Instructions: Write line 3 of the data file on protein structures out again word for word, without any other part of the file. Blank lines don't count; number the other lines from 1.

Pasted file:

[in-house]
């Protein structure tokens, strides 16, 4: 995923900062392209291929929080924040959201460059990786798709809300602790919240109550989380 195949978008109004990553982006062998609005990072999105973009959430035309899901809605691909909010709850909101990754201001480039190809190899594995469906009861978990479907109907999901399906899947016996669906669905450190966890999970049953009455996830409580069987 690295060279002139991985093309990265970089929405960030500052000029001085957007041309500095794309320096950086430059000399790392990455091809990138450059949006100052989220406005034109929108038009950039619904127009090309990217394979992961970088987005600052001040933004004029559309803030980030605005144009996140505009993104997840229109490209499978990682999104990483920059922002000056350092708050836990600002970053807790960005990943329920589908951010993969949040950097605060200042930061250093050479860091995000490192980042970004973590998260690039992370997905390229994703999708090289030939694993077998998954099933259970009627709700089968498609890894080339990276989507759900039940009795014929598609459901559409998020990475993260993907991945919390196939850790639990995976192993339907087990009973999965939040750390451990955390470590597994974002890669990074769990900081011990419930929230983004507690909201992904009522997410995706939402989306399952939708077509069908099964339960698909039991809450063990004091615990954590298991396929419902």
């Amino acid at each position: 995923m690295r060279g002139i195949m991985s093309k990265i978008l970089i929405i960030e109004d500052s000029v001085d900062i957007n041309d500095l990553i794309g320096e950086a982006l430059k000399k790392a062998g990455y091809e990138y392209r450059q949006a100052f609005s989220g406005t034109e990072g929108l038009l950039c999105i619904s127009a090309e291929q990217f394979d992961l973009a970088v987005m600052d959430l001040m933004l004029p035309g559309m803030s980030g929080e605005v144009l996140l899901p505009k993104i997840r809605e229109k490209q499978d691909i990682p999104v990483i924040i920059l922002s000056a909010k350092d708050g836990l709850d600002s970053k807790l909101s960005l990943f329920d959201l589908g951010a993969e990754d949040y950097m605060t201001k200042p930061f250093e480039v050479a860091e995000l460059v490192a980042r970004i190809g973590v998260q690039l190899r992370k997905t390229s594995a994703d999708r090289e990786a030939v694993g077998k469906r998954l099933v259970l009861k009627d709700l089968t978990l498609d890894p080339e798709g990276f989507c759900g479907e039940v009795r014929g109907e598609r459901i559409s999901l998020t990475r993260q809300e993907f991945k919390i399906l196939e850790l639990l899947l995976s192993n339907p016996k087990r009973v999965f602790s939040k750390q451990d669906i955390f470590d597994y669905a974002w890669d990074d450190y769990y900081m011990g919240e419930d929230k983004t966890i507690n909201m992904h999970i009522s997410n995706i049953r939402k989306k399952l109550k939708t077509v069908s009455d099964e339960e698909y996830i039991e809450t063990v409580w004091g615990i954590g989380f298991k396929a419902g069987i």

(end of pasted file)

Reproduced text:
């Amino acid at each position: 995923m690295r060279g002139i195949m991985s093309k990265i978008l970089i929405i960030e109004d500052s000029v001085d900062i957007n041309d500095l990553i794309g320096e950086a982006l430059k000399k790392a062998g990455y091809e990138y392209r450059q949006a100052f609005s989220g406005t034109e990072g929108l038009l950039c999105i619904s127009a090309e291929q990217f394979d992961l973009a970088v987005m600052d959430l001040m933004l004029p035309g559309m803030s980030g929080e605005v144009l996140l899901p505009k993104i997840r809605e229109k490209q499978d691909i990682p999104v990483i924040i920059l922002s000056a909010k350092d708050g836990l709850d600002s970053k807790l909101s960005l990943f329920d959201l589908g951010a993969e990754d949040y950097m605060t201001k200042p930061f250093e480039v050479a860091e995000l460059v490192a980042r970004i190809g973590v998260q690039l190899r992370k997905t390229s594995a994703d999708r090289e990786a030939v694993g077998k469906r998954l099933v259970l009861k009627d709700l089968t978990l498609d890894p080339e798709g990276f989507c759900g479907e039940v009795r014929g109907e598609r459901i559409s999901l998020t990475r993260q809300e993907f991945k919390i399906l196939e850790l639990l899947l995976s192993n339907p016996k087990r009973v999965f602790s939040k750390q451990d669906i955390f470590d597994y669905a974002w890669d990074d450190y769990y900081m011990g919240e419930d929230k983004t966890i507690n909201m992904h999970i009522s997410n995706i049953r939402k989306k399952l109550k939708t077509v069908s009455d099964e339960e698909y996830i039991e809450t063990v409580w004091g615990i954590g989380f298991k396929a419902g069987i």